Abstract 1386: Association of the Extent of Perceived Mental Stress and Physical Inactivity, and the Extent of Coronary Artery Disease Diagnosed by Computed Tomography
Background: Psychological stress and lack of physical activity is known to have a negative effect on the health and well-being of coronary artery disease (CAD) patients. Current study evaluates the association between psychological stress, physical activity and subclinical atherosclerosis measured by coronary artery calcification (CAC).
Methods: Two hundred and forty subjects (age 60±9 years, 27% female) underwent CAC. Perceived mental stress (PMS) was studied using perceived stress questionnaire (PSQ, Levenstein, 1995). Physical activity status (MET) was measured using Danish physical activity questionnaire (DPAQ, Aadahl, 2003). Regression analysis was utilized for comparison of CAC, PMS and MET. The severity of CAC was CAC=0, 1≤CAC≤99, 100≤CAC≤399 and CAC≥400. PMS Score was calculated based on general perceived mental stress during the last two years. Total amount of MET was calculated based on an average weekday activity.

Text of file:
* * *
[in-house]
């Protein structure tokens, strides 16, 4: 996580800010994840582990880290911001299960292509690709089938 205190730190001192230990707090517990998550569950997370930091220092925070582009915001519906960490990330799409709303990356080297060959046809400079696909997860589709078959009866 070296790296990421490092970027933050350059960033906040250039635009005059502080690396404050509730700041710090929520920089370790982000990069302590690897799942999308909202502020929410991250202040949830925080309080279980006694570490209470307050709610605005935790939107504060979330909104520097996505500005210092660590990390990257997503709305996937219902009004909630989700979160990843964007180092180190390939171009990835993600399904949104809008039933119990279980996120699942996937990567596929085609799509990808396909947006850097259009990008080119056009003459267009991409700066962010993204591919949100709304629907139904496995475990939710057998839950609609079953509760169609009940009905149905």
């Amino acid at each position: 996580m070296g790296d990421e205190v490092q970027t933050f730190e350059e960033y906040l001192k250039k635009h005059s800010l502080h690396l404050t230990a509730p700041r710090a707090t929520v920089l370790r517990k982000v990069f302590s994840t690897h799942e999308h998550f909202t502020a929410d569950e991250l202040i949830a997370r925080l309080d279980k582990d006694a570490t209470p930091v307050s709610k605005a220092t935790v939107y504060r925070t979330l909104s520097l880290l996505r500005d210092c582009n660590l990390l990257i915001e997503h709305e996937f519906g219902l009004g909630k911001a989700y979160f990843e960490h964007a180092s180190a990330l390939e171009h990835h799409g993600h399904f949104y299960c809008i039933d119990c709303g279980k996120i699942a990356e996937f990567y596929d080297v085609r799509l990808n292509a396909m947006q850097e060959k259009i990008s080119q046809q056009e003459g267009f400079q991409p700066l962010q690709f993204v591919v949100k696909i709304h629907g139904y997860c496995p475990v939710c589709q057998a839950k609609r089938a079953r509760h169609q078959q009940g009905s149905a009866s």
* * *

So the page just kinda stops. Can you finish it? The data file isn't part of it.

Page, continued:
Results: PMS score increased substantially form CAC=0 to 1≤CAC≤99 to 100≤CAC≤399 to CAC≥400. Similarly, MET decreased significantly from CAC=0 to 1≤CAC≤99 to 100≤CAC≤399 to CAC≥400 (P<0.05) (figure⇓). Risk adjusted odds ratio (OR) of Highest vs. 2 lower tertiles of PMS was 3.9 (95 % 1.3–5.7, p=0.02) for CAC≥100 as compared to CAC=0. Similarly, the odds ratio of Lowest vs. 2/3 highest tertiles of MET was 2.8 (95% CI 1.2– 6.3, p=0.02) for CAC≥100 as compared to CAC=0. Furthermore, patients with high PMS and Low MET had maximum CAC.
Conclusion: Subclinical atherosclerosis measured by CAC increased with significant perceived mental stress and physical inactivity independent of age, gender and cardiac risk factors.